Monsieur Proust’s Library by Anka Muhlstein takes us on a literary pathway through Marcel Proust’s great work, À la Recherche de Temps Perdu (In Search of Lost Time). This slim volume (141 pages) is a printed in blue ink on high quality paper, with attractive illustrations at the beginning of each chapter.
I can’t say [...]
Back in late 2011 I heard a BBC Radio 4 programme in which Edward Stourton joined an annual walk, Le Chemin de la Liberté, across the Pyrennees which celebrates the Second World War route used by Allied soldiers, Jews, French resistance fighters, spies and many other groups of people who were trying to escape Nazi [...]
Elif Batuman’s book of essays, The Possessed, loosely based on the joys of reading classic Russian literature, turns out to be a bit of a hodge-podge of travel-writing, literary criticism and a personal reading history, enlivened by a butterfly mind that flutters from one subject to another without really landing for too long on any [...]
To the River is an unusual book, combining local and literary history, a walking journal, meditations on the topic of rivers and water, and a hefty amount of biographical material about Virginia Woolf. The author, Olivia Laing, walked the Ouse Path during a time of great personal sadness, soon after she had broken up with [...]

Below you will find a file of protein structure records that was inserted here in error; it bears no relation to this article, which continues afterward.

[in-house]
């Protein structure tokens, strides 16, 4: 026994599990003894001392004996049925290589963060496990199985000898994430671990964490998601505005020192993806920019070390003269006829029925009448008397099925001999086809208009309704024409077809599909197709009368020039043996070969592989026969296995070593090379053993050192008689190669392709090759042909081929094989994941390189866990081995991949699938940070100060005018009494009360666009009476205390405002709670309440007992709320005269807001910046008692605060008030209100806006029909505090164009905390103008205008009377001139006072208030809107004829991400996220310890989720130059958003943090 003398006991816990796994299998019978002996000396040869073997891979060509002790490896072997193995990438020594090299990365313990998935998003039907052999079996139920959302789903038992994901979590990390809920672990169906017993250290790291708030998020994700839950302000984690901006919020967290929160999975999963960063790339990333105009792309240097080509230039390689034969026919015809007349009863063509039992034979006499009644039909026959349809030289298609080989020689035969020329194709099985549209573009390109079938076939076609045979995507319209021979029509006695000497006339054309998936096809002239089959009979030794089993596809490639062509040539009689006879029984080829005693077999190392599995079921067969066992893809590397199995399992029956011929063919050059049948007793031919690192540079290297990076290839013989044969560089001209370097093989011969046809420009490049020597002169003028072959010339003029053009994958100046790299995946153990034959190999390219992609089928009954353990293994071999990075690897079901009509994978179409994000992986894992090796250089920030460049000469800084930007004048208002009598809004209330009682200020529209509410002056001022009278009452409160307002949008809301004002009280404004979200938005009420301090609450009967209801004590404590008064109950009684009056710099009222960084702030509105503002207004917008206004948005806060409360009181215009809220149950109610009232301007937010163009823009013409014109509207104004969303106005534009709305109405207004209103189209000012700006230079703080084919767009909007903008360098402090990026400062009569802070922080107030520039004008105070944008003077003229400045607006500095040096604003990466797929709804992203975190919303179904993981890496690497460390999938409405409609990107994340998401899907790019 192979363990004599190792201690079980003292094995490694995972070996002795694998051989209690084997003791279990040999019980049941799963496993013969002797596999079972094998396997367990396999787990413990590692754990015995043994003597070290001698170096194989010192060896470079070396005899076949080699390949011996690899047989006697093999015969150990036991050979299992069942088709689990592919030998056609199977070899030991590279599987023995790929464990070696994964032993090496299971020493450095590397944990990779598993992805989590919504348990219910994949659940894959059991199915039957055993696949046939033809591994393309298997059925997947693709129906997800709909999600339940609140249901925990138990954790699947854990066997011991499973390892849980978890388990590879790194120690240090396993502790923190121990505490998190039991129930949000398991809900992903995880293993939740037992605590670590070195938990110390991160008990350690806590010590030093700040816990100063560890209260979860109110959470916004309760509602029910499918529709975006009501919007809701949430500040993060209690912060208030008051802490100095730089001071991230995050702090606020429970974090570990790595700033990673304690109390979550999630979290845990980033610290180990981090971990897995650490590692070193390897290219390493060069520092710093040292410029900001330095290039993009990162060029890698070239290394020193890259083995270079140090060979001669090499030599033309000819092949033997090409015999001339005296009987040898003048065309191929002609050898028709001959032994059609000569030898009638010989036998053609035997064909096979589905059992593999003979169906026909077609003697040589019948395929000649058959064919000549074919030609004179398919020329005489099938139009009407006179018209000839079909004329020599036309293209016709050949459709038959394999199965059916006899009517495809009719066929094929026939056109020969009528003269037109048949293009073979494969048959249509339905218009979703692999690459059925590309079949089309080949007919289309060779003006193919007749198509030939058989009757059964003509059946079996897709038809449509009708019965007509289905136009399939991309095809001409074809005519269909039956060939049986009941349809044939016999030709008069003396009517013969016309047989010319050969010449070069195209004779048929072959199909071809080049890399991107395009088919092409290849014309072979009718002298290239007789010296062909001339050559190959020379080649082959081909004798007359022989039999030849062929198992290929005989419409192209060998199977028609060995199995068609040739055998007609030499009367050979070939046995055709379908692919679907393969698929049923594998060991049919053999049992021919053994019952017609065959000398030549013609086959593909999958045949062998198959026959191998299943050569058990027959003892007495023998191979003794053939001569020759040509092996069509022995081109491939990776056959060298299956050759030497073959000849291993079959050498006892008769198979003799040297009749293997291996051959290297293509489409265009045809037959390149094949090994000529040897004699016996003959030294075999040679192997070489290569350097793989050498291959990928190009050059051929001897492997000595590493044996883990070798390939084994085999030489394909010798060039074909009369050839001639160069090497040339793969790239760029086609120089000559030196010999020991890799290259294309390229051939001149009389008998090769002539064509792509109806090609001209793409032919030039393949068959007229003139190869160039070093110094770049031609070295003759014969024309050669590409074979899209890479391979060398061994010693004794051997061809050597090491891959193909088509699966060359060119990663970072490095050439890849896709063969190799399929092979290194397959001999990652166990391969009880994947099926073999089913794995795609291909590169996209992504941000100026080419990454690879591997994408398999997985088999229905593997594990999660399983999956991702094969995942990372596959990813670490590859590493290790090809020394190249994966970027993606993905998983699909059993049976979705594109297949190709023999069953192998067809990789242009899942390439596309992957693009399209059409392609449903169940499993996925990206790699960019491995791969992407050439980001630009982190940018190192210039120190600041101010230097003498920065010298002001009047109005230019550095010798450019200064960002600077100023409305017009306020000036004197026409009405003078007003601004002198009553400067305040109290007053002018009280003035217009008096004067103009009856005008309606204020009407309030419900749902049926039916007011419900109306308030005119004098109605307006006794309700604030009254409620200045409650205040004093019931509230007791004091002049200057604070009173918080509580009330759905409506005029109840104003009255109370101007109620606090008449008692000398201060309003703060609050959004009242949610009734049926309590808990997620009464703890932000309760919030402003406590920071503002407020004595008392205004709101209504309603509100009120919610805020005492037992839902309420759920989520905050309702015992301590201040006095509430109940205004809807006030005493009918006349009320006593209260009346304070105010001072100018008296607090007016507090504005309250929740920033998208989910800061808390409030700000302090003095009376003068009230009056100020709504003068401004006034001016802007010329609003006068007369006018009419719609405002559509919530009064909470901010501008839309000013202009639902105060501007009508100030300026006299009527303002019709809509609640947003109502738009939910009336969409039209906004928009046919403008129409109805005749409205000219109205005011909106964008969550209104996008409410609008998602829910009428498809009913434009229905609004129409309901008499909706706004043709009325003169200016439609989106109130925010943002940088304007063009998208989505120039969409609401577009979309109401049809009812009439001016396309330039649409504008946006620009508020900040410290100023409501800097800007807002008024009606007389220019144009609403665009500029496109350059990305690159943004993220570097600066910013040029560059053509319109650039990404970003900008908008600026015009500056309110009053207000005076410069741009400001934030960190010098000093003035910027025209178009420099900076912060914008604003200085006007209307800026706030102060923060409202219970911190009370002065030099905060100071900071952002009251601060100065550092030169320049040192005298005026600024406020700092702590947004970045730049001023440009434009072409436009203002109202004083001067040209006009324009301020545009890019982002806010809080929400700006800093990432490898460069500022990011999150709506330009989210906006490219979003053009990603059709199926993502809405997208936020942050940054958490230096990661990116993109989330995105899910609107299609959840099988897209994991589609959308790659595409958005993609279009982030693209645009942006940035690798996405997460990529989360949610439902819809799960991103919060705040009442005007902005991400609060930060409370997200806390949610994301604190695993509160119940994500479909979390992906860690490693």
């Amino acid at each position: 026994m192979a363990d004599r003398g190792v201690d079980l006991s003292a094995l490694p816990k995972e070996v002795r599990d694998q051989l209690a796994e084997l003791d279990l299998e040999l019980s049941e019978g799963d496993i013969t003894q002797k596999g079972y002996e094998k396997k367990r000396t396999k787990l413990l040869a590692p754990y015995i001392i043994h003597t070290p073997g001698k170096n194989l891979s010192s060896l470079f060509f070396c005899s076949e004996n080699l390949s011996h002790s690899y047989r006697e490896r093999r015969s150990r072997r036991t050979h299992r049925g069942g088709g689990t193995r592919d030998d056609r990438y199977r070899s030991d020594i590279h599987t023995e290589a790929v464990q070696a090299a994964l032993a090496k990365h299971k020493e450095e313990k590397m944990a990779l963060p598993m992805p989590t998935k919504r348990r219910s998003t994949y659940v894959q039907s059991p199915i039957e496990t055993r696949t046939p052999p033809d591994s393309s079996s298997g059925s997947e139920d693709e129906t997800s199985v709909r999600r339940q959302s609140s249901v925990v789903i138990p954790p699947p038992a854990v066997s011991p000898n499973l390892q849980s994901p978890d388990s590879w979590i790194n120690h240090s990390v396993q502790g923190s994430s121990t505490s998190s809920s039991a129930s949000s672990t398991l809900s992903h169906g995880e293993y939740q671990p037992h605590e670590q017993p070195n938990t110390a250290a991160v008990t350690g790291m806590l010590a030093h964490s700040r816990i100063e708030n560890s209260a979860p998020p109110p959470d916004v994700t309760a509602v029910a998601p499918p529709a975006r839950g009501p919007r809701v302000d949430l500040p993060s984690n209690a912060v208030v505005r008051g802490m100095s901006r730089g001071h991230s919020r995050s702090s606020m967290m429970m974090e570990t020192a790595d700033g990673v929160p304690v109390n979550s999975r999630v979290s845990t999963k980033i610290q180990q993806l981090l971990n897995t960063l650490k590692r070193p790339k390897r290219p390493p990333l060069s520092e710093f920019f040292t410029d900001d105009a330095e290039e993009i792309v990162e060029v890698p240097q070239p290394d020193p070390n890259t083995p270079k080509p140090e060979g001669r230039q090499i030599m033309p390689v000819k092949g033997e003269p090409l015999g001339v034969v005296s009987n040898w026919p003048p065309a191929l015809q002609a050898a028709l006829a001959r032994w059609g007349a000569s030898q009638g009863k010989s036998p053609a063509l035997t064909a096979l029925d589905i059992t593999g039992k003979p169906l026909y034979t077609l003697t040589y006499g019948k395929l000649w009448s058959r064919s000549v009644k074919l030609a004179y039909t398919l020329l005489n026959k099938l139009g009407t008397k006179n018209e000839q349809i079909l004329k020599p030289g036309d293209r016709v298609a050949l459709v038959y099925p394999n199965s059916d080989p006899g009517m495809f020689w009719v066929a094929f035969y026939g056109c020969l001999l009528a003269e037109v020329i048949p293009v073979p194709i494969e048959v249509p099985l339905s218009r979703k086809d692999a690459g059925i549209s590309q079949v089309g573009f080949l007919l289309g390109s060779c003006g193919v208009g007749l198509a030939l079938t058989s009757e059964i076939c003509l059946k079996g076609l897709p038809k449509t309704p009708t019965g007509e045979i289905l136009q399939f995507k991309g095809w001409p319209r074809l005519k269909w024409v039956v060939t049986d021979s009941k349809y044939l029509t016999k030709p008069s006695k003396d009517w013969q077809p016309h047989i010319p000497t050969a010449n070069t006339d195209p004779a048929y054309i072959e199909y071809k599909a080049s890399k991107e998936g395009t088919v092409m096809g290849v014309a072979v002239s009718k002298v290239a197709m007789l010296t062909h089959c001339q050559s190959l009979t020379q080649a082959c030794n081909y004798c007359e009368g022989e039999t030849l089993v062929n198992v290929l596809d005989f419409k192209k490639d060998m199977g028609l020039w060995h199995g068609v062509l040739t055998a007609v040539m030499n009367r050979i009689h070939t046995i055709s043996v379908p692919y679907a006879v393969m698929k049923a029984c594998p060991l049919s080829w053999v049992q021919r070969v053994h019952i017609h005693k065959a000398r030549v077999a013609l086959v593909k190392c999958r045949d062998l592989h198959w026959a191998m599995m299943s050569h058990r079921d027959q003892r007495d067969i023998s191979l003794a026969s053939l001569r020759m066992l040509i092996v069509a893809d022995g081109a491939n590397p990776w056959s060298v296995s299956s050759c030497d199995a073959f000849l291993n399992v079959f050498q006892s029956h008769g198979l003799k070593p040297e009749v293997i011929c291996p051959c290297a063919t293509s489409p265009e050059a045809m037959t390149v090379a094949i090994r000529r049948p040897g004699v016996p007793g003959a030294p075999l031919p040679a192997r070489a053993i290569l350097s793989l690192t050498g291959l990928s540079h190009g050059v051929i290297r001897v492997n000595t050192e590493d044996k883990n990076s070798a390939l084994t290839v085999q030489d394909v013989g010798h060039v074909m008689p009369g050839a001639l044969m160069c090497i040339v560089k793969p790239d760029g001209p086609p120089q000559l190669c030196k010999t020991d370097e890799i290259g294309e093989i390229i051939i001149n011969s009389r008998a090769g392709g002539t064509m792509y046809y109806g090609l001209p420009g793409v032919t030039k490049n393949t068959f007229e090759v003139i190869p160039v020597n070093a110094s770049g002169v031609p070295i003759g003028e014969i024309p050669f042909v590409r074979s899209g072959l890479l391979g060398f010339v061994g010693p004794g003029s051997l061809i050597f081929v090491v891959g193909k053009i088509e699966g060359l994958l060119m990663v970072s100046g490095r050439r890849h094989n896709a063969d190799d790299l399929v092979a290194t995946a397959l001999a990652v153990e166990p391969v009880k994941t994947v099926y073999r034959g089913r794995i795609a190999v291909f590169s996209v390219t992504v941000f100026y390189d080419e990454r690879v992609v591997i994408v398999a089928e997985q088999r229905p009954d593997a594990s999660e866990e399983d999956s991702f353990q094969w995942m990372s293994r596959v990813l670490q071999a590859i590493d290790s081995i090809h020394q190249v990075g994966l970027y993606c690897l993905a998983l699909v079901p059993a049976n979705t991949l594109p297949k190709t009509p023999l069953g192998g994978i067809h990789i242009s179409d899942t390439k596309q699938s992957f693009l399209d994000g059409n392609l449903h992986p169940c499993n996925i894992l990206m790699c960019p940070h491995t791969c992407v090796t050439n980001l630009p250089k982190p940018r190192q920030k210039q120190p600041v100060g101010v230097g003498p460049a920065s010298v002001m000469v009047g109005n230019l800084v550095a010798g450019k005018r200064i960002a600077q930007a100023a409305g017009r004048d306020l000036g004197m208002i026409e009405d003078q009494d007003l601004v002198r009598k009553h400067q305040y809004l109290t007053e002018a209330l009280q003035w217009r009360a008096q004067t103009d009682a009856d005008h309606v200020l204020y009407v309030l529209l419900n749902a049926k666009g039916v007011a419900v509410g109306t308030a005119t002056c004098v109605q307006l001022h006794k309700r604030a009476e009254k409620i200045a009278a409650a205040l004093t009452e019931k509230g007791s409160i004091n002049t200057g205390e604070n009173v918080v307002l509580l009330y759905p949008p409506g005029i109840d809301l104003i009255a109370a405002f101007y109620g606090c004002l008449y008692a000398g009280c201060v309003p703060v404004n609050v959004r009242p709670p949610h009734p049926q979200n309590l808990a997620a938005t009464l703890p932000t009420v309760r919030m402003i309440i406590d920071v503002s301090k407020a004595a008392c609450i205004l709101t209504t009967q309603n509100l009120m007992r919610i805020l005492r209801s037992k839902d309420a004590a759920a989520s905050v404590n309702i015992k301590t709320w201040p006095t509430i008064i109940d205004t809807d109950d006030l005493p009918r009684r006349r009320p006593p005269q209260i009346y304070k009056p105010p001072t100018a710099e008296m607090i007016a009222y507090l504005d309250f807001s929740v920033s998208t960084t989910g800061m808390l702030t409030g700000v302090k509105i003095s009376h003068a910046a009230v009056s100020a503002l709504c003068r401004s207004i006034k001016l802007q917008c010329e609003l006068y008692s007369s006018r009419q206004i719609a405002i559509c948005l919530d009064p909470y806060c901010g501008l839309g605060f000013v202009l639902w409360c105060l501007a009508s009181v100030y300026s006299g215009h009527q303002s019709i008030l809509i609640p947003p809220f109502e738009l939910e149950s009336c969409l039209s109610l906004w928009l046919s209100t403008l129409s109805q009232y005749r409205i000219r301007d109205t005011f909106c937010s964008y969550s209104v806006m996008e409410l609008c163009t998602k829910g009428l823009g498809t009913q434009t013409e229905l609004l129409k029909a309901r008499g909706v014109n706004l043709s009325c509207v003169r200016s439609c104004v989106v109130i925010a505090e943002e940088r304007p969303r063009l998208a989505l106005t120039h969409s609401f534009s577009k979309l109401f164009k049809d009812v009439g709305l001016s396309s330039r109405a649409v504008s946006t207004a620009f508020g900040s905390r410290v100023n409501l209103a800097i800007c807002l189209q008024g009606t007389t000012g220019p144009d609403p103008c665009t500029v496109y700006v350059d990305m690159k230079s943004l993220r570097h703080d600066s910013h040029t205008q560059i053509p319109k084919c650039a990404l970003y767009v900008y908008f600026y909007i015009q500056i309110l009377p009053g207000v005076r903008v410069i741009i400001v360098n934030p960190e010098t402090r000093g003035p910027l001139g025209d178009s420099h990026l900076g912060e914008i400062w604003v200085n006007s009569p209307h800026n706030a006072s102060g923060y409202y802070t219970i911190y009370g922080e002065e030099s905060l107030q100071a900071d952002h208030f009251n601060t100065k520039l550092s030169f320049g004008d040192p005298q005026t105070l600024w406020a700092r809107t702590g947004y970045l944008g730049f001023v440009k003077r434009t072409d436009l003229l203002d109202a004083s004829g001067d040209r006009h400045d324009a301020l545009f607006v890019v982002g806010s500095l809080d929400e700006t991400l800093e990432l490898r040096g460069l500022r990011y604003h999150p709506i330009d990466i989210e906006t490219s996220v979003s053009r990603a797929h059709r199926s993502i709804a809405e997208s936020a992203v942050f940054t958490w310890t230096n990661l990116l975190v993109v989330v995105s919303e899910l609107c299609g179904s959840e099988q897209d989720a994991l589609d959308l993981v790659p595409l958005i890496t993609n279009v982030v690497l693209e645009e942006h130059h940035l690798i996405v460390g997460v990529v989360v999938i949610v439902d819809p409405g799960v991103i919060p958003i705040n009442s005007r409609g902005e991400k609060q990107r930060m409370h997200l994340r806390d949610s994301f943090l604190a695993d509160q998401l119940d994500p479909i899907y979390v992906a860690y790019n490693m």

Like many school children of my era, when writing my name and address in a book I would extend the address to include cosmic information such as,
. . . Great Britain Europe Earth Outer Space The Universe
In his book, The Address Book, Tim Radford has taken that concept and written a set of [...]
Note – since publishing this review, I have been sent some interesting personal reminiscences of Jan Karski which I have published in two parts here (Part 1) and here (Part 2).
I have recently been engrossed in a first person account of the Polish resistance movement in World War II Story of a Secret [...]
Edmund de Waal is a renowned ceramic artist who’s work has been exhibited in Tate Britain and the Victoria and Albert Museum. He can trace his ancestry back to a wealthy Ukrainian family who made their fortune from grain exporting and later banking, and who had spacious and luxurious homes in Vienna, Tokyo and Paris. [...]
In The Perfect Nazi, Martin Davidson joins quite a long line of authors who have written about the Nazi past of their relatives. Perhaps the best book in the genre is The Himmler Brothers, by Katrin Himmler – a difficult book to surpass in view of the noteriety of the author’s grand-uncle and grandfather. But [...]
In Bomber County Daniel Swift describes how he started to research the life of his grandfather (also Daniel Swift) who was lost at sea when his the Lancaster bomber he was flying was shot down over Holland. His researches, which included visits to military graves and other memorable sites in western Europe, led him to [...]
British readers may remember Vitali Vitaliev from his time as Moscow correspondent on David Frost’s 1990s television programme, Saturday Night Clive, and many broadcasts on BBC Radio 4. Vitali was born in the Ukraine, eventually defecting to the West, living in Britain and Australia, and eventually returning to London where he is a successful journalist [...]